We reported that African Americans and American Indians reported consuming greater amounts of total and whole fruits than whites. An HEI assessment by Vitolins et al using six 24-hour recalls (14) found that whites and American Indians had mean HEI fruit scores lower than African Americans. Although not statistically significant, these results provide support that among our larger population-based sample that once income and education are adjusted for, African Americans may be consuming more fruits than Non-Hispanic Whites, consistent with previous findings among older adults living in Georgia (24). We also found that whites reported consuming fewer whole grains compared to other groups. In the report by Vitolins et al, African Americans and whites had comparable scores for consumption of all grains, while American Indians had higher scores ((14). Ellis at al. found that among older adults living in rural and urban counties in North Georgia (76% were white) that only 10% were consuming whole grains three or four times daily (25). The HEI assessment among the Delta population found comparable amounts of fruit intake between African Americans and whites and whites, had a higher intake of grains.(12) Our results suggest that African Americans and American Indians living in some rural counties may have food acquisition strategies that differ from whites and these approaches may mediate their intake of certain foods.
This study has limitations and strengths. Diet quality was measured using a FFQ rather than a single 24-hour recall. However, the FFQ was validated among this same population using six 24 hour recalls (26); the FFQ method may better reflect intake of foods consumed infrequently or seasonally; and this approach has been used to estimate diet quality (14, 27). This study was a cross-sectional investigation. Thus, causal relationships cannot be established. A major strength was its large population-based sample with diversity of ethnicity, gender, and demographic characteristics. It is the first study to consider the diet quality of rural elders as it pertains to the 2005 USDA guidance (28).
Although 98% of these older adults did not meet overall recommendations for a healthy diet, certain populations met recommended guidelines for individual HEI-2005 components. Approximately half of participants did not exceed recommended amounts of solid fats and sugar. Many African Americans reported consuming sufficient whole fruits and many American Indians consumed recommended amounts of whole grain foods. However, all groups need to increase consumption of non-hydrogenated oils and dairy products and decrease intake of sodium and saturated fat.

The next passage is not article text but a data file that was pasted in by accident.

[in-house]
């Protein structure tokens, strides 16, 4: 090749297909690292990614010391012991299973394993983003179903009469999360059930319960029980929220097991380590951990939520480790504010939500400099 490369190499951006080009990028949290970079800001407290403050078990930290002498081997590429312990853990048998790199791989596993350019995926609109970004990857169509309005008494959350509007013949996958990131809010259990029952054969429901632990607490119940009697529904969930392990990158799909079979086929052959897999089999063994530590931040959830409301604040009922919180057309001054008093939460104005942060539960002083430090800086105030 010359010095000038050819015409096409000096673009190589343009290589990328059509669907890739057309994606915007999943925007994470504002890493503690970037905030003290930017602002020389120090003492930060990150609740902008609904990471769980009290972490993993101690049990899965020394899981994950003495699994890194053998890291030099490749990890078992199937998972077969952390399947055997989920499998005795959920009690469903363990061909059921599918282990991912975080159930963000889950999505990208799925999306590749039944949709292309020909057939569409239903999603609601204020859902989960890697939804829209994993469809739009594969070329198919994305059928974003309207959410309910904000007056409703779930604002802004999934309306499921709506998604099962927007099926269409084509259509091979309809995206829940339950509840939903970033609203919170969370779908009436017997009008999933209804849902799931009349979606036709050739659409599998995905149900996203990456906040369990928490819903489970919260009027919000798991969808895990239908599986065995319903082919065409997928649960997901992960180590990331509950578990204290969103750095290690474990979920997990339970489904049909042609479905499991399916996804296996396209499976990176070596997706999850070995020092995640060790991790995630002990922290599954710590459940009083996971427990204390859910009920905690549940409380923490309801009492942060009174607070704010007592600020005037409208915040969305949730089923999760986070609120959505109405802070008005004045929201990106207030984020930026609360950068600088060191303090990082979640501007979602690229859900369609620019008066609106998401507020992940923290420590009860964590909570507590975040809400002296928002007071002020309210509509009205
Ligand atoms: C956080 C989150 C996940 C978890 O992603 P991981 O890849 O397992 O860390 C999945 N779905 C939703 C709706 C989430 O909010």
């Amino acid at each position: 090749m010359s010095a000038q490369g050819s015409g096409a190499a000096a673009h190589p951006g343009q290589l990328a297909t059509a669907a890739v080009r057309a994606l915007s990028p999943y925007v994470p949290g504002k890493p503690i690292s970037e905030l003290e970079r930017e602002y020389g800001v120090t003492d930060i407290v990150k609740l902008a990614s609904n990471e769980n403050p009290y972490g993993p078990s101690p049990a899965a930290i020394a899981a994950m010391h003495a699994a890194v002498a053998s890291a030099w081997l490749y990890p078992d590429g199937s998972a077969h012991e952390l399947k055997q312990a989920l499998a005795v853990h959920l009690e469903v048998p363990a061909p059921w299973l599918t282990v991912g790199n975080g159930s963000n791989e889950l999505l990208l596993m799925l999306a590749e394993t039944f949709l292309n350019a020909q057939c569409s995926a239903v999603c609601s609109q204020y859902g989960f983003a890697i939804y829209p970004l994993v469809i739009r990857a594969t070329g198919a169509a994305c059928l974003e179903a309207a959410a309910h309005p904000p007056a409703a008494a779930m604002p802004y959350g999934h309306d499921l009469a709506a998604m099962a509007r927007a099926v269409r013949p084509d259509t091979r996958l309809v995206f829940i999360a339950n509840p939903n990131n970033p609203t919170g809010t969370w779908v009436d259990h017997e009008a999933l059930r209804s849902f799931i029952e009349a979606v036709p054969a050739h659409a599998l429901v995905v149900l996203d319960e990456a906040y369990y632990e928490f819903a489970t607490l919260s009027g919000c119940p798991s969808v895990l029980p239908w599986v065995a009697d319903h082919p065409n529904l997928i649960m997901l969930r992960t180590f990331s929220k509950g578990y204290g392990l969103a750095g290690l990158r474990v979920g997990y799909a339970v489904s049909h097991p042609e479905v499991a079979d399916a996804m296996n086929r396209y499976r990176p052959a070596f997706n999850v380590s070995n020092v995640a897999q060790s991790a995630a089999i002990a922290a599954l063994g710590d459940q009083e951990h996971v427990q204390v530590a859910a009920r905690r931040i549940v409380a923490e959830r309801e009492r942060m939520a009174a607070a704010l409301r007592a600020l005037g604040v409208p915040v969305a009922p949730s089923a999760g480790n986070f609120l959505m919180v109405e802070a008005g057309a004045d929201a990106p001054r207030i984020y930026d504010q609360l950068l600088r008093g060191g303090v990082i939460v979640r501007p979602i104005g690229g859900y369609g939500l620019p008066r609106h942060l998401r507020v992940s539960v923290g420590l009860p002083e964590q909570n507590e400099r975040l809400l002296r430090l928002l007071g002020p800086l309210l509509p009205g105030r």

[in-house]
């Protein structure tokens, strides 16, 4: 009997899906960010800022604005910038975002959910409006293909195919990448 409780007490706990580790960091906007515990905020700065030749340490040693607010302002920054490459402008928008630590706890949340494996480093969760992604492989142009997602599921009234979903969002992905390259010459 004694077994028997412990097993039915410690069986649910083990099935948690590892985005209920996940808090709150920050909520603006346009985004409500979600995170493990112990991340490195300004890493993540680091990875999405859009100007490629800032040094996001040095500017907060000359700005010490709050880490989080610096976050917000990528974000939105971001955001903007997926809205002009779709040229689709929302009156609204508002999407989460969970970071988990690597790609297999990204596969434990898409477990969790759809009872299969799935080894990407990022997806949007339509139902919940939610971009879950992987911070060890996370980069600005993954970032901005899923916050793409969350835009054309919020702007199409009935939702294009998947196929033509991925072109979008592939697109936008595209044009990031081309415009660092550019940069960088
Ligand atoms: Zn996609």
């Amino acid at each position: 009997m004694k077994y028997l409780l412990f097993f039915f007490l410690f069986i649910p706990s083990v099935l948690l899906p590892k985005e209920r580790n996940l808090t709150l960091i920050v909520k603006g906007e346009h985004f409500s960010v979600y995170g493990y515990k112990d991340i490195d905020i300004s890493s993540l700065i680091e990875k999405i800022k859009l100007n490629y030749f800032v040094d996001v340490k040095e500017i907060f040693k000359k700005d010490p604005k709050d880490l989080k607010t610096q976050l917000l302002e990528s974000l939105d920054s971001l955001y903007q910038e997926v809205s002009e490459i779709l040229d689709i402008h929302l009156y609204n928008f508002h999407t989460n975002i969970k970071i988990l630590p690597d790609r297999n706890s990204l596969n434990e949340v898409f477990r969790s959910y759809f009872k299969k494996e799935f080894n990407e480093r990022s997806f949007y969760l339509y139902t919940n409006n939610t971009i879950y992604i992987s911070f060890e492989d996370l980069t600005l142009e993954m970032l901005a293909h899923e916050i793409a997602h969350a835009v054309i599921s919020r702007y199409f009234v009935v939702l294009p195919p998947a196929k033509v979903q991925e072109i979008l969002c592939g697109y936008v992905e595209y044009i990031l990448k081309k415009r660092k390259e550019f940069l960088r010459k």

These results show that the underlying reasons for variations in diet quality among people of different ethnicities living in the same communities need to be better understood along with how social and community resources may mediate these effects for certain groups (9, 29, 30). More knowledge of the effects of these differences may provide support for tailored guidance based on dimensions other than age, ethnicity, or gender in the design of culturally relevant nutrition programs for rural elders (31).
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Margaret R. Savoca, Department of Nutrition, 309 Stone Building, Greensboro, NC 27402, Phone: (336) 256-0322, Fax: (336) 334-4129.
Thomas A. Arcury, Department of Family & Community Medicine, Wake Forest University School of Medicine, Medical Center Boulevard, Winston-Salem, NC 27157-1084, Phone: (336) 716-9438, Fax: (336)716-3206.
Xiaoyan Leng, Division of Public Health Sciences, Wake Forest University School of Medicine, Medical Center Boulevard, Winston-Salem, NC 27157-1063, Office phone: (336) 716-4564, Office fax: (336) 716-6427.
Ronny A. Bell, Division of Public Health Sciences, Wake Forest University School of Medicine, Medical Center Boulevard, Winston-Salem, NC 27157-1063, Office phone: (336) 716-9736, Office fax: (336) 713-4300.
Haiying Chen, Division of Public Health Sciences, Wake Forest University School of Medicine, Medical Center Boulevard, Winston-Salem, NC 27157-1063, Office phone: (336) 716-4431, Office fax: (336) 716-6427.
Andrea Anderson, Division of Public Health Sciences, Wake Forest University School of Medicine, Medical Center Boulevard, Winston-Salem, NC 27157-1063, Office phone: (336) 713-5174, Office fax: (336) 713-5249.
Teresa Kohrman, Division of Public Health Sciences, Wake Forest University School of Medicine, Medical Center Boulevard, Winston-Salem, NC 27157-1063, Office phone: (336) 716-6722, Office fax: (336) 713-4157, Cell: (336) 972-6318.
Sara A. Quandt, Division of Public Health Sciences, Wake Forest University School of Medicine, Medical Center Boulevard, Winston-Salem, NC 27157-1063, Office phone: (336) 716-6015, Office fax: (336) 713-4157.